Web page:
In honor of much-beloved poet and storyteller Eleanor Farjeon (1881-1965), whose birthday it is today, I post her poem “Vegetables” and a new painting.

For a brief bio and other Farjeon poetry, with accompanying paintings, please see Morning Has Broken and Cats.


The country vegetables scorn
To lie about in shops,
They stand upright as they were born
In neatly-patterned crops;

And when you want your dinner you
Don’t buy it from a shelf,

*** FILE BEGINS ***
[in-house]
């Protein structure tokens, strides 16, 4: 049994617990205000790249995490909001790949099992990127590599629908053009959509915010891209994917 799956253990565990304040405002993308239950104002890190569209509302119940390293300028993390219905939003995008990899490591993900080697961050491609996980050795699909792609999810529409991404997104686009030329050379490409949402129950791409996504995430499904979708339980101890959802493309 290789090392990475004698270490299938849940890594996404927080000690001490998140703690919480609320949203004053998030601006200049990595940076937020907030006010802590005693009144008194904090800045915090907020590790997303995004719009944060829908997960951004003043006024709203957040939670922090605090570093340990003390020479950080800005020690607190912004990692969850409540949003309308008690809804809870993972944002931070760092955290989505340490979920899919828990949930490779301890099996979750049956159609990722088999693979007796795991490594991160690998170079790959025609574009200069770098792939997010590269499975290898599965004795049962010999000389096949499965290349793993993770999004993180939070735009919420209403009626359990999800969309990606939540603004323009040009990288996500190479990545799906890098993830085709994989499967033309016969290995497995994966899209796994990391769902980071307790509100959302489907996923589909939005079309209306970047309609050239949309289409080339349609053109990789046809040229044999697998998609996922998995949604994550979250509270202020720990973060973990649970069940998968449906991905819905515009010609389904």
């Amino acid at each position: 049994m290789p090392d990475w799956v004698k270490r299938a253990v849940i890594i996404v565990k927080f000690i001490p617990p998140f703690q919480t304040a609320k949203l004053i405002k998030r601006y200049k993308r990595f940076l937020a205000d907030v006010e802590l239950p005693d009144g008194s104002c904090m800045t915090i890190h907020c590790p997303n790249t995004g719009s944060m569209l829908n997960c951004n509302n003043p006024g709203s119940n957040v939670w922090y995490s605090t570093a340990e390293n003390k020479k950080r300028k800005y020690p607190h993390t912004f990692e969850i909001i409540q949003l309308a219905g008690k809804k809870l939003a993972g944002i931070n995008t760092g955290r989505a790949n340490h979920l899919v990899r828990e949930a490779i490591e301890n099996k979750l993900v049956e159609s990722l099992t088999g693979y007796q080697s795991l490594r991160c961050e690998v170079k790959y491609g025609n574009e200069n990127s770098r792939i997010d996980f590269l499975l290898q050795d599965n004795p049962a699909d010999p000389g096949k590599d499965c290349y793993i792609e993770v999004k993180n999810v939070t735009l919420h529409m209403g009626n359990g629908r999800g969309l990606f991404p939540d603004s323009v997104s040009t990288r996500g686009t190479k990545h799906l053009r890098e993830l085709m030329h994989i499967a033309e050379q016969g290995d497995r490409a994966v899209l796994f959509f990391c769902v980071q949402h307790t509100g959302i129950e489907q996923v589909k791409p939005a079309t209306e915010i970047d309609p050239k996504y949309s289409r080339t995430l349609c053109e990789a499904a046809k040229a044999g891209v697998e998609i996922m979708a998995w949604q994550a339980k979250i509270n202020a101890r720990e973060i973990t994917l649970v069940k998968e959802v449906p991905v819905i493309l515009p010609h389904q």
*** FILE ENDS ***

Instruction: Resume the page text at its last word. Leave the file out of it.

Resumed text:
You find a lettuce fresh with dew
And pull it for yourself;

You pick an apronful of peas
And shell them on the spot.
You cut a cabbage, if you please,
To pop into the pot.

The folk who their potatoes buy
From sacks before they sup,
Miss half of the potato’s joy,
And that’s to dig it up.

—Eleanor Farjeon


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